Clouds selectively erasing the stars at dawn. A strong inversion layer: traffic noise from the interstate mingles with barred owl calls.
Dawn. I watch the stars fade then brighten again, as a thin veil of cloud I hadn’t noticed moves off like a lizard’s third eyelid.
A clear dawn sky, with the crescent moon like Orion’s boomerang just missing Castor and Pollux. The widely scattered chirps of migrating birds.
Mercury rises just as the stars begin to fade. A jet flies under it. A lone goose flies over it. I look away and lose it in the dawn sky.
The last star blinks out just as rain begins to tap on the roof. A spring pepper calls. Dawn begins to seem like a possibility.
Cold and clear. Stars fade as the ground fog grows, partly lit by the crescent moon, partly by the dawn.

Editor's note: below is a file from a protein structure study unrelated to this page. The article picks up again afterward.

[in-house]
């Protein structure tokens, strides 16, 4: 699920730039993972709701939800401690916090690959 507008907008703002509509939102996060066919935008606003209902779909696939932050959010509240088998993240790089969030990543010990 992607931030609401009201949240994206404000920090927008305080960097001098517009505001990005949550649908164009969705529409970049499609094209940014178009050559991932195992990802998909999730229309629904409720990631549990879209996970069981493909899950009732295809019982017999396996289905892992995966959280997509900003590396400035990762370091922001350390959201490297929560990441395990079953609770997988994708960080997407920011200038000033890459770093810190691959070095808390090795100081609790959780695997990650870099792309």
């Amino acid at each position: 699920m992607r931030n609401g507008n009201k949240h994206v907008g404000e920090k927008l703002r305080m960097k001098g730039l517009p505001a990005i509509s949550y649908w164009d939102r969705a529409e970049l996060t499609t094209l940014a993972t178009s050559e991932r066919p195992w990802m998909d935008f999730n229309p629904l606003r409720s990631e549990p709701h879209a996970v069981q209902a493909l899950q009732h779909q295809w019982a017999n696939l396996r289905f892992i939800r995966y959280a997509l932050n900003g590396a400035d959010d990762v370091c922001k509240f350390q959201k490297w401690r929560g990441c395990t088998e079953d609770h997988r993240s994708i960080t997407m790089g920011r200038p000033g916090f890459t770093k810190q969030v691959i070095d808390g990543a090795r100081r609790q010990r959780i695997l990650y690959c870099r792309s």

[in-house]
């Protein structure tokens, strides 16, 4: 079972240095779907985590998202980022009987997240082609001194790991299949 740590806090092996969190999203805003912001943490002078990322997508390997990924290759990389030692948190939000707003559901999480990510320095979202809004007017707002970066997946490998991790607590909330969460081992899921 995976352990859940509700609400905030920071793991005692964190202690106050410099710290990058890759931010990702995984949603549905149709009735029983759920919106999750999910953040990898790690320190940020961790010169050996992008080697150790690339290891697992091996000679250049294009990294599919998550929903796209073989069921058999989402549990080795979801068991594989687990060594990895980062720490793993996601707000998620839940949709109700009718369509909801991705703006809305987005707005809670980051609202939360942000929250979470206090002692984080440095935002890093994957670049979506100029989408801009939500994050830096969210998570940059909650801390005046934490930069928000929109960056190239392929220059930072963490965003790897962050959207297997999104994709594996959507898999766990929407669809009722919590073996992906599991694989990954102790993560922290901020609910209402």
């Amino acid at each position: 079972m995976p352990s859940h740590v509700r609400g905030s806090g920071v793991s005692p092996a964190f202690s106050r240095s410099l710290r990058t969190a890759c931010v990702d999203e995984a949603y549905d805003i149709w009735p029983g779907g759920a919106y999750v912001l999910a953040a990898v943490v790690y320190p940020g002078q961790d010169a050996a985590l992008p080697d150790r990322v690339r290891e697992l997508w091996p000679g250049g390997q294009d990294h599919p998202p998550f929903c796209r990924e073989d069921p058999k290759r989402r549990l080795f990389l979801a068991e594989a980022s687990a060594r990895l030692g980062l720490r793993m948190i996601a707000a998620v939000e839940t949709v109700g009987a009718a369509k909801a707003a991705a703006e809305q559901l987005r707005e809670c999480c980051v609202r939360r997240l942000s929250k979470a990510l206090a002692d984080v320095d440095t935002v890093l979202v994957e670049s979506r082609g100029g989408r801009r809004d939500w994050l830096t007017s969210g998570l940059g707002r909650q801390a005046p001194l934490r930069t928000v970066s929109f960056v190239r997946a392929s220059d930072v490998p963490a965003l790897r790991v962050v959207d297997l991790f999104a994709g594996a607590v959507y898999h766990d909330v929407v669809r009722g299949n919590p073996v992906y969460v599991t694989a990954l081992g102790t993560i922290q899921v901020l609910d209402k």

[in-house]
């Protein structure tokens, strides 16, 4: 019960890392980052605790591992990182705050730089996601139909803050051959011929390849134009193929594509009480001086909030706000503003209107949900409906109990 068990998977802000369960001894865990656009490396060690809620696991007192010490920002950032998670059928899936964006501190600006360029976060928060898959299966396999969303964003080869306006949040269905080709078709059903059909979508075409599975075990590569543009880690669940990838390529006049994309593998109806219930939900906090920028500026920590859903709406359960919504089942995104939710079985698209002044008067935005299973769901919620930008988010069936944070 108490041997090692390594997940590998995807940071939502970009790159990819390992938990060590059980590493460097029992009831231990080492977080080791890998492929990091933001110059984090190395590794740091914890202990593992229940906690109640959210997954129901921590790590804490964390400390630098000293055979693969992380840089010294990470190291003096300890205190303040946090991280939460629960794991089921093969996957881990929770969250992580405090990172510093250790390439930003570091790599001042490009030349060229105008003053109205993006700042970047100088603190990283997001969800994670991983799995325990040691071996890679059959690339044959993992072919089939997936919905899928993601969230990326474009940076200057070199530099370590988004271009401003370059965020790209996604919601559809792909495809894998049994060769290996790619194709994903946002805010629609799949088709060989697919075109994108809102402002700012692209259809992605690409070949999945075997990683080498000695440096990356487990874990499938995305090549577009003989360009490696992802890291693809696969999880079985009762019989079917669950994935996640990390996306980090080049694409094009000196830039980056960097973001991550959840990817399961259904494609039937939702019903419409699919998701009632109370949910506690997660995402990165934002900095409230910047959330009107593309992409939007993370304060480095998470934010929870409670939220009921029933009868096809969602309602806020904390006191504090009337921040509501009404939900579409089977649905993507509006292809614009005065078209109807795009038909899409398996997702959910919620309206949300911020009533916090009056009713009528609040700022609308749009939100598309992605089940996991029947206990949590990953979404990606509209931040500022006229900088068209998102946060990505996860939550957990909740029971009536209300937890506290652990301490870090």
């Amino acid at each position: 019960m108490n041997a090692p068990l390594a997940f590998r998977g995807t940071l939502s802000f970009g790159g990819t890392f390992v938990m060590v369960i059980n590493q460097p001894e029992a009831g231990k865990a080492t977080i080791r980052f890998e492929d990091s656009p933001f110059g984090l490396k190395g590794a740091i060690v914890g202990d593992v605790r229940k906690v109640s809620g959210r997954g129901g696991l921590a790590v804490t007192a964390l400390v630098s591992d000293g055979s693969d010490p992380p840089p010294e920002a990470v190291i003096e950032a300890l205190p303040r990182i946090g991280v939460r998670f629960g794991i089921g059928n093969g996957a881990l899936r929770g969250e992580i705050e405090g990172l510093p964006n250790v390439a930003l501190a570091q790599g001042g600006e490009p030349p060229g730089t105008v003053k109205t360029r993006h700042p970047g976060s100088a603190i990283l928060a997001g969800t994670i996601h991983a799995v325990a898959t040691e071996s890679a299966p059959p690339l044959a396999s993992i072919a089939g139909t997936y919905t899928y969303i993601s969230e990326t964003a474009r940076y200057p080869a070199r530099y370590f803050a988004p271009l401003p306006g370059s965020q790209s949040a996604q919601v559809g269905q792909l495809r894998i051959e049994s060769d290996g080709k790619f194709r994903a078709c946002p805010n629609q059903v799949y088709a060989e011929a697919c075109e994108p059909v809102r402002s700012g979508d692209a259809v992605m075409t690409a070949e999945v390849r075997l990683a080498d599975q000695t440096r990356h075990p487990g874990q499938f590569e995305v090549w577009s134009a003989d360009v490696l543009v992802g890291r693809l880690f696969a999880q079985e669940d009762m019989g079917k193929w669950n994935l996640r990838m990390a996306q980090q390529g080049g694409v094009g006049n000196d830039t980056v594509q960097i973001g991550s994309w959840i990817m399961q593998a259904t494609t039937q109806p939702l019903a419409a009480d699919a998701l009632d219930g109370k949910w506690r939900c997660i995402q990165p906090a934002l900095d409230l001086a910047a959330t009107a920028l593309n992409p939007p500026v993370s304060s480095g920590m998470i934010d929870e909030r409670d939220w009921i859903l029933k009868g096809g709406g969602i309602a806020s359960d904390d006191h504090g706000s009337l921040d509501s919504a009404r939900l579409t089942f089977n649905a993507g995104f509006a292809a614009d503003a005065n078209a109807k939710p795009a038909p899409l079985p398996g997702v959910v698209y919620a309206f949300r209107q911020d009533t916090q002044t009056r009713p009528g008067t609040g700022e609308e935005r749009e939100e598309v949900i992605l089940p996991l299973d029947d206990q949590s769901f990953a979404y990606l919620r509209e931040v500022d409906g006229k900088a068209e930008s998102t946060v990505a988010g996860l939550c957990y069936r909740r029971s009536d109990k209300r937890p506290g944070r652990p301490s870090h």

In the dark of the moon, the luminance of stars. From town, a wailing of fire sirens, their literally compelling music an eerie, out-of-sync duet.
Up before dawn. A few stars glimmer through the fog. Deep in the grass, the pale lights of glowworms brightening and dimming.
At 5:15, I’m startled by the dark sky, the closeness of the stars. At daybreak, seven deer stand within a stone’s throw of the porch.
How is it the stars, glittering as brightly as I’ve ever seen them, can begin to fade before the first perceptible lightening of the sky?
Warm and windy. I’ve been staring at the same dim star for five minutes now. The roaring on the ridge drowns out every other sound.
So quiet, I could be in the middle of nowhere: nothing but the slow trickle of the stream and the gurgling of my belly. A few faint stars.